Prabhu said the current therapy for CML and AML extends the patient’s life by keeping the number of leukemia cells low, but the drugs fail to completely cure the disease because they do not target leukemia stem cells.

“We were able to show in the cell culture dish and in our mouse models that J3 works quite well at killing both leukemia cells and leukemia stem cells,” he said. “The compound really cures mice of leukemia. It worked for every single mouse we tried it on. And it cured them without any side effects and without relapse.”

Prabhu noted that the lack of side effects is due to the fact that fish oil is nontoxic, though he warns that taking too much of it can be somewhat dangerous as fish oil is known to contain heavy metals, like mercury.

“We were completely surprised by what we found,” he said. “We had no idea that the J3 compound would work so well.”

Craig Jordan, the Philip and Marilyn Wehrheim Professor at the University of Rochester Medical Center who is collaborating with Paulson and Prabhu, also was surprised by the results.

“The J3 compound is a very novel approach to leukemia therapy,” Jordan said, “and the findings in the mouse models were quite impressive.”

 

Cure in Hand—Now What?

So, Prabhu and Paulson have cured leukemia in mice using a compound derived from fish oil. I wonder, “Does this mean that popping a drugstore fish-oil capsule can help protect against leukemia?”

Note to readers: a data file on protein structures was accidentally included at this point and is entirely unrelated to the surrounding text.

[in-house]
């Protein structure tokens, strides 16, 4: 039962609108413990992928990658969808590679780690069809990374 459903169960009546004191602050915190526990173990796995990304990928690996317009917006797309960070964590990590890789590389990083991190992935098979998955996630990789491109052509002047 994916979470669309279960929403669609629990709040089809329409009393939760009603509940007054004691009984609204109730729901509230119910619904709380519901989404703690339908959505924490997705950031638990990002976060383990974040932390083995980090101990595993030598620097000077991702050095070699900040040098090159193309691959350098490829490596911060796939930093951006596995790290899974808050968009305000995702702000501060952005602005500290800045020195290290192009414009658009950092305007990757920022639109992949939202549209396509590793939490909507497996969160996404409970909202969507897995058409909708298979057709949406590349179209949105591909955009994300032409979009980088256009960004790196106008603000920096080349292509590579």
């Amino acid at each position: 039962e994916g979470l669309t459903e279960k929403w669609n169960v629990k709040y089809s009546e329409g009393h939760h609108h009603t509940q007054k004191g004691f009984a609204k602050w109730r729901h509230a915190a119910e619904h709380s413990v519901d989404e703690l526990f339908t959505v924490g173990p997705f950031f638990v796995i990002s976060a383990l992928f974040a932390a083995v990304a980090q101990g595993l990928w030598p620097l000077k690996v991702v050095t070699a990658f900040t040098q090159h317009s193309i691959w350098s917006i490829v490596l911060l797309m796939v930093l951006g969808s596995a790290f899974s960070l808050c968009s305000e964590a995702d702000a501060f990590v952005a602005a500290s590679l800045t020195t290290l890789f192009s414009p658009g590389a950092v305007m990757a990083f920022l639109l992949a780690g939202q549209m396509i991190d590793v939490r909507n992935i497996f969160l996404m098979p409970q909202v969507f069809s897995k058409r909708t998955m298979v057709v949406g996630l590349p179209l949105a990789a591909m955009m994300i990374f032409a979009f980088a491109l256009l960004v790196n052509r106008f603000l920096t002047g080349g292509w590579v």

“Yes, it may,” Prabhu says, “depending on whether or not your body produces J3 when it metabolizes fish oil.”

According to Prabhu, there is variation in the human population regarding how people metabolize fish oil. While some people take fish oil and produce J3, others may not be able to synthesize the compound. To avoid this discrepancy in their mice models, the researchers injected the mice with the purified compound rather than with fish oil.

Now that the team knows that J3 cures leukemia in mice when they inject it into the rodents’ abdomens, they want to know if the compound will work if administered orally.

“We are investigating how stable the compound is and whether it will break down in the stomach, so we are trying some experiments using simulated gastric juice,” Prabhu said. “We also want to know if you give it to a mouse in a pill form does enough get in to the right place or do you have to do an intravenous injection?”

In addition, the scientists want to know if the compound will work the same way in humans. Craig Jordan has helped with this part of the project by providing the Penn State team with human leukemia cells. Paulson and Prabhu are growing these cells in culture dishes and then adding J3 to see if it kills them.

After investigating the effects of J3 on human leukemia cells in cell culture dishes, the team plans to grow human leukemia cells in mice that lack an immune system to see if the compound will work in vivo. If it works, they hope to partner with a company set up a clinical trial.

“Both of us know that a lot of people have cured cancer in mice and that most of those cures never made it to the clinic,” said Paulson. “But we’re optimistic that our therapy will translate into humans. If it does and we can help people live even a little bit longer, it would be an incredible thing.”